• Open reduction and internal fixation – This is the most commonly used procedure to treat distal humerus fractures. Dr. Stowell repositions the bone fragments into their normal alignment and then holds them in place with plates and screws attached to the outside of the bone.
  • Total elbow replacement (arthroplasty) – In severe cases where the humerus is damaged to the point that it cannot be fixed, a total elbow replacement may be necessary. In this surgery, the broken fragments of the bone are removed and a metal and plastic implant are attached to the humerus; another metal and plastic implant is attached to the ulna, connecting to the two implants to form a hinge. Bone cement may be used to hold the implants in place. Arthroplasty will not allow patients to lift more than 5 pounds with the affected arm for the remainder of the patient’s life. Due to this restraint, this procedure is typically reserved for older patients who do not have to lift heavy objects.
  • Arthrodesis (fusion) – Younger patients with a severely damaged humerus may be treated with arthrodesis as opposed to total elbow replacement. Dr. Stowell applies plates and screws to make the humerus and olecranon to fuse as one bone. Patients lose the ability to bend the elbow after this surgery, but will maintain the ability to rotate the hand and regain a strong elbow joint.

Surgical Considerations

During certain surgical procedures, Dr. Stowell may have specific considerations depending on the fracture including:

  • Ulnar nerve placement – In most cases, Dr. Stowell may need to gently move the ulnar nerve to to prevent it from being injured during surgery. He would then put it back in place at the end of surgery.
  • Bone grafting – If some of your bone has been lost or crushed, the fracture may need a bone graft to fill the gaps. A bone graft can be taken from a donor or from another bone in your own body. Sometimes, artificial material can be used.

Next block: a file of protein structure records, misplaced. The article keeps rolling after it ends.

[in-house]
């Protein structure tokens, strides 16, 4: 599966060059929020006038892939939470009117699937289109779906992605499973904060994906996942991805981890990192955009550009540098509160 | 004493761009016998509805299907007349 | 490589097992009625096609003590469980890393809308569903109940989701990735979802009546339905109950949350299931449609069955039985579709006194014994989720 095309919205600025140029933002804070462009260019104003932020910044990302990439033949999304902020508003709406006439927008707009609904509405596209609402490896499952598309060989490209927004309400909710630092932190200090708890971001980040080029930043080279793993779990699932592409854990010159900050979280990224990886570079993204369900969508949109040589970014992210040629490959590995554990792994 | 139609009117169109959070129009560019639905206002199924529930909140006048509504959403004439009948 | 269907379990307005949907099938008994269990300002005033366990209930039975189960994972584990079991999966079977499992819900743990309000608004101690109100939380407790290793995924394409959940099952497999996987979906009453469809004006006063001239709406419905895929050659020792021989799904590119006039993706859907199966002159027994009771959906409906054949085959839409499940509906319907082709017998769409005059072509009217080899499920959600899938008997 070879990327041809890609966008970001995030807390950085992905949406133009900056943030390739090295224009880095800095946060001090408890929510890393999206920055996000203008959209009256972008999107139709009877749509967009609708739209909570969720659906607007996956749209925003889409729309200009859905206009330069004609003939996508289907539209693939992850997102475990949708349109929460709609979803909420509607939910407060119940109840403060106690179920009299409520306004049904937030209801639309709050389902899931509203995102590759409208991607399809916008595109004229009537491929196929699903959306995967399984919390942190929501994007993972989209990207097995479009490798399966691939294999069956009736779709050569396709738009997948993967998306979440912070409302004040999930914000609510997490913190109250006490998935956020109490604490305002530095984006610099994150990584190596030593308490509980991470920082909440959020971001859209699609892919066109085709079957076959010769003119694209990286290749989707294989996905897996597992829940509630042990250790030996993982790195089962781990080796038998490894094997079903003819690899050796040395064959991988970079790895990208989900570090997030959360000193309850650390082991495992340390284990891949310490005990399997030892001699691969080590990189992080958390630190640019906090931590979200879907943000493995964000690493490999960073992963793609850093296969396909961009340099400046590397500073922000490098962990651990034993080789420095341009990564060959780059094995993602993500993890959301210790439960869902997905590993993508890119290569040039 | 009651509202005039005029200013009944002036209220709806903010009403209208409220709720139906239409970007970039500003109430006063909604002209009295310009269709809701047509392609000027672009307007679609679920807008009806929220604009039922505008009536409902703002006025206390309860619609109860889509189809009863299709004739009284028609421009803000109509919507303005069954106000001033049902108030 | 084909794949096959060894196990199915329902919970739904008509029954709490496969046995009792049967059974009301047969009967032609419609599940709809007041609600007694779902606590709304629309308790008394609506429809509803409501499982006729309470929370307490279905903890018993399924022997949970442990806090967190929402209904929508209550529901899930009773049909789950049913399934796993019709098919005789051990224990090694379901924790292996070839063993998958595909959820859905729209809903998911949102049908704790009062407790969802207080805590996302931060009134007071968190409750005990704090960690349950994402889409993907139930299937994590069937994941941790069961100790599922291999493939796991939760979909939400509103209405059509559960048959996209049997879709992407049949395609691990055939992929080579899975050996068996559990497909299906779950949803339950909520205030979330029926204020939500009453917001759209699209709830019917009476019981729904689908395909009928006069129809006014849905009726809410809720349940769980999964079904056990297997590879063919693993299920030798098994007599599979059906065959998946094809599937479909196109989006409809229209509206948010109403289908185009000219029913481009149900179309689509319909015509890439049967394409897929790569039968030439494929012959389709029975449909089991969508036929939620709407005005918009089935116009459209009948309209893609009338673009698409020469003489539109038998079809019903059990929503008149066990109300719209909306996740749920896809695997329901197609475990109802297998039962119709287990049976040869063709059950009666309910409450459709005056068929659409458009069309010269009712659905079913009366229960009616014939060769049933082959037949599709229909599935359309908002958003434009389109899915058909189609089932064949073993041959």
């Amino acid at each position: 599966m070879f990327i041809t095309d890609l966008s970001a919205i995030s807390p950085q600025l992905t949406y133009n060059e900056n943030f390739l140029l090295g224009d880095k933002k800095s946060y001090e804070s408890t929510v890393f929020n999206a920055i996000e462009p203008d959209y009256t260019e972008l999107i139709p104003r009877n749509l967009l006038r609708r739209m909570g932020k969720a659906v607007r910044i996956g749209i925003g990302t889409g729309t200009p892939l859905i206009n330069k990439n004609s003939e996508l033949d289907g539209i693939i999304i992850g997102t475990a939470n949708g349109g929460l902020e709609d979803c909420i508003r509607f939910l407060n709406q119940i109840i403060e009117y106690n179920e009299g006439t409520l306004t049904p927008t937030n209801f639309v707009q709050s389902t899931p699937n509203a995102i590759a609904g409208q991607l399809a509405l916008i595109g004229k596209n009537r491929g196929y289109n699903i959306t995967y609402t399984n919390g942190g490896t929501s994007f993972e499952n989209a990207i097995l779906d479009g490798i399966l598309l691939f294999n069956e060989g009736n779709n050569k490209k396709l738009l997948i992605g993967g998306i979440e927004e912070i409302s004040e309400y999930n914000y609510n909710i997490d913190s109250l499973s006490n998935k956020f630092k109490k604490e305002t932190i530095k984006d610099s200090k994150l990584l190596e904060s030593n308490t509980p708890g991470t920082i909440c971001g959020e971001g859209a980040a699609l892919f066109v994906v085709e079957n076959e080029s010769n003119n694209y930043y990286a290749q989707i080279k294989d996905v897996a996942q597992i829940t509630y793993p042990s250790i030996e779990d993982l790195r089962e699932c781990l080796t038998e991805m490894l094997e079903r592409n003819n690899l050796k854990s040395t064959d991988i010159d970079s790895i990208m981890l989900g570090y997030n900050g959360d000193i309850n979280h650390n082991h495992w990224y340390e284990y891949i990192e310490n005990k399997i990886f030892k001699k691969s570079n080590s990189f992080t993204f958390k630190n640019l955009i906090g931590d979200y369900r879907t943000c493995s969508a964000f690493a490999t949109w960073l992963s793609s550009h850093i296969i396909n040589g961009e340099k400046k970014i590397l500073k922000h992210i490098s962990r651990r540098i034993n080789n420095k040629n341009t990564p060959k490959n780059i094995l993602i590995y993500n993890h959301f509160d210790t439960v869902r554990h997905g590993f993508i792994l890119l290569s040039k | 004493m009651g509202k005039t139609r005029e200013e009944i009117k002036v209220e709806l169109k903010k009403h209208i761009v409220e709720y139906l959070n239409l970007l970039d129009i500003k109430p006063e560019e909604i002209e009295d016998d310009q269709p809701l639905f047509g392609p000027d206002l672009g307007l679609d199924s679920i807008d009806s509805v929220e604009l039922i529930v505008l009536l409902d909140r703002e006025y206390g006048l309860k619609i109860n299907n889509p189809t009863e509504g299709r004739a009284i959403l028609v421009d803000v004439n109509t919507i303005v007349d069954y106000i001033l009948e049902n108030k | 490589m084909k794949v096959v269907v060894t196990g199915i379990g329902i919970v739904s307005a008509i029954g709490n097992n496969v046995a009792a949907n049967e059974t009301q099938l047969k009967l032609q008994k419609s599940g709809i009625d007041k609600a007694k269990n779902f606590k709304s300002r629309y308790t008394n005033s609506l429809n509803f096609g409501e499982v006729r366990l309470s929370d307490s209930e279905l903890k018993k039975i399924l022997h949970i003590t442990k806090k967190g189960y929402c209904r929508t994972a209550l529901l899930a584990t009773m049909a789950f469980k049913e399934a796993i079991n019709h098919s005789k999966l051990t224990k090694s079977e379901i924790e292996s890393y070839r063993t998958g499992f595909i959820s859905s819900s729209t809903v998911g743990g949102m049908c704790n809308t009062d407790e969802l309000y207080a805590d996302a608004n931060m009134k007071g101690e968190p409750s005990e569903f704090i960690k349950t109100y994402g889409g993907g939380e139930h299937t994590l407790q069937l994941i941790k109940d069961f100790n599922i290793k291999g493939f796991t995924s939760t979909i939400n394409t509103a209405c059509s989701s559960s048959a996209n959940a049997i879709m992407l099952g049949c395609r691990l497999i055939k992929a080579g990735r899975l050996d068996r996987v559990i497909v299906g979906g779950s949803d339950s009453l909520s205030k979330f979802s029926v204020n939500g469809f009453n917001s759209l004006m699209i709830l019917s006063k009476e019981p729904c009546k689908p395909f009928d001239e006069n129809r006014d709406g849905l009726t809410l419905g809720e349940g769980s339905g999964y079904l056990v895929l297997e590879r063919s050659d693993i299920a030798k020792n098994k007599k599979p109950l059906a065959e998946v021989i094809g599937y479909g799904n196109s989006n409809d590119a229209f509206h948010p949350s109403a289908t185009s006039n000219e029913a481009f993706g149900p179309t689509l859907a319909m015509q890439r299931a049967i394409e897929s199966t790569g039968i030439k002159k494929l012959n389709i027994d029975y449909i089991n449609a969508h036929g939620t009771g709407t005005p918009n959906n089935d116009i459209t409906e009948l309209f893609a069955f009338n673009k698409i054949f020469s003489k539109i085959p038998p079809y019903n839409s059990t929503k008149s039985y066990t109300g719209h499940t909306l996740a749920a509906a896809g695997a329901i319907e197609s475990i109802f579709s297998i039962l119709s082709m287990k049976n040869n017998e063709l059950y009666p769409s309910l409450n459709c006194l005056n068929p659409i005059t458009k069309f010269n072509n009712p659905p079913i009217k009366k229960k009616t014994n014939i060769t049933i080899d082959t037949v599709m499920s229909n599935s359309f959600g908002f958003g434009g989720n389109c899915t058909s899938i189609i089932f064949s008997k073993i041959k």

• Osteotomy – Dr. Stowell may need to cut the tip of the elbow (olecranon) to better see the bone fragments. After the fracture is fixed, the cut olecranon is put back in place and repaired with plates, screws, pins or wire.


Pain from most fractures can be managed using ice, elevation (holding your arm up above your heart), and taking non-prescription medication. If your pain is severe, Dr. Stowell may suggest prescription-strength medication for a few days. 

Recovery from a distal humerus fracture requires diligence whether your treatment was surgical or nonsurgical. Due to long periods of splinting or casting with nonsurgical treatment, your elbow may become very stiff, which will require a longer period of physical therapy. Dr. Stowell and his team of physical therapists will provide you with exercises to help you increase your range of motion, decrease stiffness, and strengthen the muscles around your elbow. You will be advised of restrictions in motions that will prevent further injury to your healing elbow. For elbow replacement patients, you will have permanent restrictions on how you can use your arm.

Complications and Outcomes

Long-term complications may exist for patients who have undergone successful treatment including:

  • Stiffness – many patients will not be able to regain full motion in the affected elbow. Although full motion may not be regained, it does not usually affect the overall function of the arm.
  • Posttraumatic Arthritis – this is a common type of arthritis that develops after an injury. The cartilage protecting your bone can be damaged even when your bones heal normally. This may lead to pain and stiffness over time. Some patients need further surgery to relieve symptoms of posttraumatic arthritis, but for most patients, the pain is tolerable and there Is no need for further surgery.
  • Heterotopic Ossification – is a rare occurrence after surgery resulting in bone growth in the muscle, tendon, and ligament around the elbow. Heterotopic ossification can block movement of the elbow interfering with daily function that may require surgical removal.


Most patients can return to their normal activity within about 6 months. Full healing can take up to 2 years, and recovering arm strength may take longer than expected. Although X-rays may show a healed fracture, many patients still report limitations in movement; however, improvement over time is reported.